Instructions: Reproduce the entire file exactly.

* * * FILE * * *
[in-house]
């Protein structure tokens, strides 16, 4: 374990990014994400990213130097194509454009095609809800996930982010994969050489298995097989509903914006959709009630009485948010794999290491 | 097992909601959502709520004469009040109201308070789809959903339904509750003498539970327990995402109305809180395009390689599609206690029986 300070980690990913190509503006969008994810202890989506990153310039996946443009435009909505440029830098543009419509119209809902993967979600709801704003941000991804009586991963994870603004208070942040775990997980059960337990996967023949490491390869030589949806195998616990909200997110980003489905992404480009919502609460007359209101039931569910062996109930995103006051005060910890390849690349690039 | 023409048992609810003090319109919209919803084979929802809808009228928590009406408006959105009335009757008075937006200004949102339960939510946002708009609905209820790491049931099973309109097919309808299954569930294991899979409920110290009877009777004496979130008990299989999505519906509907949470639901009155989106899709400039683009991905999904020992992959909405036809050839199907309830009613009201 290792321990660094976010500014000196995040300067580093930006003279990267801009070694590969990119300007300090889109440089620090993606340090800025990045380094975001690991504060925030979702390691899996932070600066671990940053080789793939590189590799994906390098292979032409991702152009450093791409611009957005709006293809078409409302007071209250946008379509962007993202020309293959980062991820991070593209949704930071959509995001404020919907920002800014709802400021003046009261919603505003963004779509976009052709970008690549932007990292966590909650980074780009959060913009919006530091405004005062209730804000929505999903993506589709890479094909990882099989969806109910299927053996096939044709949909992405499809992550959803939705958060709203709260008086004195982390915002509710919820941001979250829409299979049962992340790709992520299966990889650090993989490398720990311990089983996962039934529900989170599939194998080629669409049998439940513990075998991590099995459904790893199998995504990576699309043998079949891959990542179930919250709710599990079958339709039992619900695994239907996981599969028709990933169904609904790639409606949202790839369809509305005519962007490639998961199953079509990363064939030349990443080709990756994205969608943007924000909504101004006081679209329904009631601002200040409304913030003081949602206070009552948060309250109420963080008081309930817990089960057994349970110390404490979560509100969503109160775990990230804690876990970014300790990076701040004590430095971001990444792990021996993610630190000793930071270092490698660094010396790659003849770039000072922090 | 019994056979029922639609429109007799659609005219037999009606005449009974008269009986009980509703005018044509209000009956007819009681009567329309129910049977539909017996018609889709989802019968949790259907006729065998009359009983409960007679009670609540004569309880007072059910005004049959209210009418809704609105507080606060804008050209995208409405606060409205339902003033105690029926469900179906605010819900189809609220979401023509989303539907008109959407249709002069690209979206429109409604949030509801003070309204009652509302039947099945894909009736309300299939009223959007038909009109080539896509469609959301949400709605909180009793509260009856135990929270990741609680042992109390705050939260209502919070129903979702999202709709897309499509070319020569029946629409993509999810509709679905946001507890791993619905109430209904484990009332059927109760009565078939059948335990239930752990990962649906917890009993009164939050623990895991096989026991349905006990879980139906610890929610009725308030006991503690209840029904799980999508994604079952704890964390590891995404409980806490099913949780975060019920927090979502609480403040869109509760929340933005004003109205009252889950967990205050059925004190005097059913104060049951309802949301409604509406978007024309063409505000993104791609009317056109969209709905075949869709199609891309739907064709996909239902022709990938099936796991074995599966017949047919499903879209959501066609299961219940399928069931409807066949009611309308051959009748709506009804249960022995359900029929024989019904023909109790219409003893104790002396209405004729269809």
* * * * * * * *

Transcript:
[in-house]
């Protein structure tokens, strides 16, 4: 374990990014994400990213130097194509454009095609809800996930982010994969050489298995097989509903914006959709009630009485948010794999290491 | 097992909601959502709520004469009040109201308070789809959903339904509750003498539970327990995402109305809180395009390689599609206690029986 300070980690990913190509503006969008994810202890989506990153310039996946443009435009909505440029830098543009419509119209809902993967979600709801704003941000991804009586991963994870603004208070942040775990997980059960337990996967023949490491390869030589949806195998616990909200997110980003489905992404480009919502609460007359209101039931569910062996109930995103006051005060910890390849690349690039 | 023409048992609810003090319109919209919803084979929802809808009228928590009406408006959105009335009757008075937006200004949102339960939510946002708009609905209820790491049931099973309109097919309808299954569930294991899979409920110290009877009777004496979130008990299989999505519906509907949470639901009155989106899709400039683009991905999904020992992959909405036809050839199907309830009613009201 290792321990660094976010500014000196995040300067580093930006003279990267801009070694590969990119300007300090889109440089620090993606340090800025990045380094975001690991504060925030979702390691899996932070600066671990940053080789793939590189590799994906390098292979032409991702152009450093791409611009957005709006293809078409409302007071209250946008379509962007993202020309293959980062991820991070593209949704930071959509995001404020919907920002800014709802400021003046009261919603505003963004779509976009052709970008690549932007990292966590909650980074780009959060913009919006530091405004005062209730804000929505999903993506589709890479094909990882099989969806109910299927053996096939044709949909992405499809992550959803939705958060709203709260008086004195982390915002509710919820941001979250829409299979049962992340790709992520299966990889650090993989490398720990311990089983996962039934529900989170599939194998080629669409049998439940513990075998991590099995459904790893199998995504990576699309043998079949891959990542179930919250709710599990079958339709039992619900695994239907996981599969028709990933169904609904790639409606949202790839369809509305005519962007490639998961199953079509990363064939030349990443080709990756994205969608943007924000909504101004006081679209329904009631601002200040409304913030003081949602206070009552948060309250109420963080008081309930817990089960057994349970110390404490979560509100969503109160775990990230804690876990970014300790990076701040004590430095971001990444792990021996993610630190000793930071270092490698660094010396790659003849770039000072922090 | 019994056979029922639609429109007799659609005219037999009606005449009974008269009986009980509703005018044509209000009956007819009681009567329309129910049977539909017996018609889709989802019968949790259907006729065998009359009983409960007679009670609540004569309880007072059910005004049959209210009418809704609105507080606060804008050209995208409405606060409205339902003033105690029926469900179906605010819900189809609220979401023509989303539907008109959407249709002069690209979206429109409604949030509801003070309204009652509302039947099945894909009736309300299939009223959007038909009109080539896509469609959301949400709605909180009793509260009856135990929270990741609680042992109390705050939260209502919070129903979702999202709709897309499509070319020569029946629409993509999810509709679905946001507890791993619905109430209904484990009332059927109760009565078939059948335990239930752990990962649906917890009993009164939050623990895991096989026991349905006990879980139906610890929610009725308030006991503690209840029904799980999508994604079952704890964390590891995404409980806490099913949780975060019920927090979502609480403040869109509760929340933005004003109205009252889950967990205050059925004190005097059913104060049951309802949301409604509406978007024309063409505000993104791609009317056109969209709905075949869709199609891309739907064709996909239902022709990938099936796991074995599966017949047919499903879209959501066609299961219940399928069931409807066949009611309308051959009748709506009804249960022995359900029929024989019904023909109790219409003893104790002396209405004729269809």